4. ... and sorry to post whole emails but it would appear that i do need my hand held by somebody. That's kinda why I'm here!
  5. so... not looking hopeful I'm afraid. This is what I sent: Dear Sir, I am writing regarding the silver Volvo Estate registration N****** which I purchased from you on 07/04/10 for £1400. Last thursday 27/05/10 I noticed a leak underneath the car and upon investigation the water and coolant tank was found to be empty. I took it to our local mechanic the following morning, although I have only today spoken to him because of the Bank Holiday. The car is showing the following symptoms: Misfires from cold with a rattle, takes 2-3 secs to start Loss of water and coolant He suspects a problem with the turbo or more likely the head gasket, although I have asked him to hold fire on further investigation or repair until I had contacted you and you'd spoken to him yourself. In short, I am looking at a very expensive repair bill for a car which I have had for only six weeks. Now I understand that you would almost certainly not have known about an imminently failing head gasket, however I'm sure you are also familiar with the Sale of Goods Act and that in this case it could well be argued that the car is unfit for purpose and that I have not had reasonable use of it for the price paid. I would appreciate it if you could contact the garage: *Garage contact details* to discuss these issues, and then get back to me by email a.s.a.p. As we live in Devon it would be difficult to return the car to yourself in order for you to arrange a repair without putting it on a transporter, although this is not out of the question, I am instead seeking a partial refund as a gesture of goodwill to cover the cost of repairs so that we can settle this matter amicably and without resorting to legal channels. Yours in good faith, Mel Turnbull and his response: Hello Without Prejudice. I'm sorry to learn that you are experiencing some problems with the car. However the vehicle was sold to yourselves 'as seen' and without warranty. You will also recall that it was inspected by a mechanic/friend at the time of sale and was given the thumbs up. As you said, the car was absolutely fine when it left here. Unfortunatley cars are mechanical objects and they can go wrong. Once again i am sorry that the car has developed a fault 6-8 weeks after purchase but i cant be held responsible for that. I am fully aware of the sale of goods act so i do consider this matter closed. John @ *********. Now, a friend did give the car a quick look when we bought it, but only in the sense that he started it, it ran ok, there was no major fault apparent from a quick once over. He is not a mechanic and was not acting in a professional capacity. Leg to stand on?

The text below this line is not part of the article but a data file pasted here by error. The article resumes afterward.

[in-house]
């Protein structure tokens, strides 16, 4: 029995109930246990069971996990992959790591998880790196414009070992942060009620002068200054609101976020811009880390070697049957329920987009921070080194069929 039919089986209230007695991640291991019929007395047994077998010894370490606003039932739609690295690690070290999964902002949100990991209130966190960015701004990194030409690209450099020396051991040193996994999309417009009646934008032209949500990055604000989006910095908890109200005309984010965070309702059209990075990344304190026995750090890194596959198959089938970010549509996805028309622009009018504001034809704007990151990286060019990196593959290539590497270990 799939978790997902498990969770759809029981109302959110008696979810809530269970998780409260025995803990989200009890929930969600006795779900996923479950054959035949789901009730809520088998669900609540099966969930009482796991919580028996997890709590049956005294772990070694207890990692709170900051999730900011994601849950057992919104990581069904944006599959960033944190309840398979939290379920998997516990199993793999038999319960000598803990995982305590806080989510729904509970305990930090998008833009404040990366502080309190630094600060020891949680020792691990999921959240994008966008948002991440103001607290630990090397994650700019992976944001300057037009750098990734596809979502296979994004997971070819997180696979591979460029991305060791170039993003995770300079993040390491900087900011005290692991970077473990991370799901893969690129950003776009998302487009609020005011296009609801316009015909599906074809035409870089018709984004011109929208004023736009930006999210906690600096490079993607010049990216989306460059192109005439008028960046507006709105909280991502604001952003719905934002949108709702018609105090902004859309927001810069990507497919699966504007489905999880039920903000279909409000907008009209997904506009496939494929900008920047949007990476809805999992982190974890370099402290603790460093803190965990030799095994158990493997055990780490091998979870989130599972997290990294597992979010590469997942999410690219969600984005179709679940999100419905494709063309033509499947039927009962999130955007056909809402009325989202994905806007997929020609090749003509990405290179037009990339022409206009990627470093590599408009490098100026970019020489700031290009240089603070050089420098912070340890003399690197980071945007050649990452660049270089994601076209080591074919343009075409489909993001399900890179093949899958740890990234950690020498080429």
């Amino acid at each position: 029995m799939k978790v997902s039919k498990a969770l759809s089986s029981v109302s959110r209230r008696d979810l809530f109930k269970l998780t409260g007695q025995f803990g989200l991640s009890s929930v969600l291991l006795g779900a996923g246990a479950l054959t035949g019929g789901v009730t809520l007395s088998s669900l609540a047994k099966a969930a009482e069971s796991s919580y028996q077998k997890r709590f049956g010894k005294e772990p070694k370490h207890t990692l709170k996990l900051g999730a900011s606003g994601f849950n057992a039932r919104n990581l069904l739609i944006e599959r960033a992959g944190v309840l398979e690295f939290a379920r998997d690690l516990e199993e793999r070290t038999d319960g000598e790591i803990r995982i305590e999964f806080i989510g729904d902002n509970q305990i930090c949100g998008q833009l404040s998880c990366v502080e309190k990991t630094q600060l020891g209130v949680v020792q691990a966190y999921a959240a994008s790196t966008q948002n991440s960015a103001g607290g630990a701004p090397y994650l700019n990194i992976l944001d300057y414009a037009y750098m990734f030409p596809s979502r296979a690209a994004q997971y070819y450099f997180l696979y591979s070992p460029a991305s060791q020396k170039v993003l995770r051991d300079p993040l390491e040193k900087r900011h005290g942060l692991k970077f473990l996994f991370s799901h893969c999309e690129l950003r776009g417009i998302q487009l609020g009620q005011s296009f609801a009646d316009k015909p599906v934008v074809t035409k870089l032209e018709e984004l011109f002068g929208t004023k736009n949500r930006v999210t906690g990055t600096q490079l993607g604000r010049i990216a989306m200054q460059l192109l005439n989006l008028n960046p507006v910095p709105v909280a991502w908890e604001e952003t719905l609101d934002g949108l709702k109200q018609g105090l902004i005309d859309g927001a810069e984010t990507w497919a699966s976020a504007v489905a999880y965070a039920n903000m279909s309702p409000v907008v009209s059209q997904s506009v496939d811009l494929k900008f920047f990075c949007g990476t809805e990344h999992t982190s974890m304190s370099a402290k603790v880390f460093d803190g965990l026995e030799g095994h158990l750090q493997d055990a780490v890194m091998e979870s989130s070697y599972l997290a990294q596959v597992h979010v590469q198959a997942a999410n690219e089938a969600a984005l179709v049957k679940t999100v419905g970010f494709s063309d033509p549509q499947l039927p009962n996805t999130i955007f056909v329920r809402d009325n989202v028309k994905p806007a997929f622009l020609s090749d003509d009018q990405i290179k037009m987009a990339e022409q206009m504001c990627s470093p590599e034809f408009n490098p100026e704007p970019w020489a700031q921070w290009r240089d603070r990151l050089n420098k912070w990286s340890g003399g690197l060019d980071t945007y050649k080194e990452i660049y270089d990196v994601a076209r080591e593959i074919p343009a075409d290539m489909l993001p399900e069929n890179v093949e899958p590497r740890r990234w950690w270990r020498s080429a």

6. Thanks for the quick responses chaps I have sent an email to the vendor along with the details of the garage who have the car now, so that he can discuss a diagnosis with them personally (cars in no sense my strong point!) and will wait and see what he has to say. Tried to keep the tone friendly but did mention the SOGA as well as requesting that he reply by email so we'll see!
  7. Hi guys, I'm new here so hope I'm in the right place. 6 weeks ago I purchased a second hand 1996 Volvo Estate from a dealer in Berkshire, I'm in Devon. It cost £1400, I foolishly turned down the 6 month warranty the guy offered as I couldn't afford the extra money, the car overstretched my budget as it was but I took the gamble as the full service history and lack of advisories on its last MOT suggested it was a goody. Tragedy struck last week, I noticed fluid leaking from underneath and the local garage have diagnosed that it is either the head gasket on the way out or a major problem with the turbo. I've asked them to put any repairs or a more comprehensive diagnosis (don't want them to start taking it apart until I know where I stand legally) on hold as either of these is going to be pretty expensive and I wondered if the SOGA is applicable in this case and whether there was any way in hell I could recover any of the costs from the dealer? Surely I've not had reasonable use out of the car for the price? Any advice very welcome as I haven't really got a clue on my consumer rights, or the money for repairs.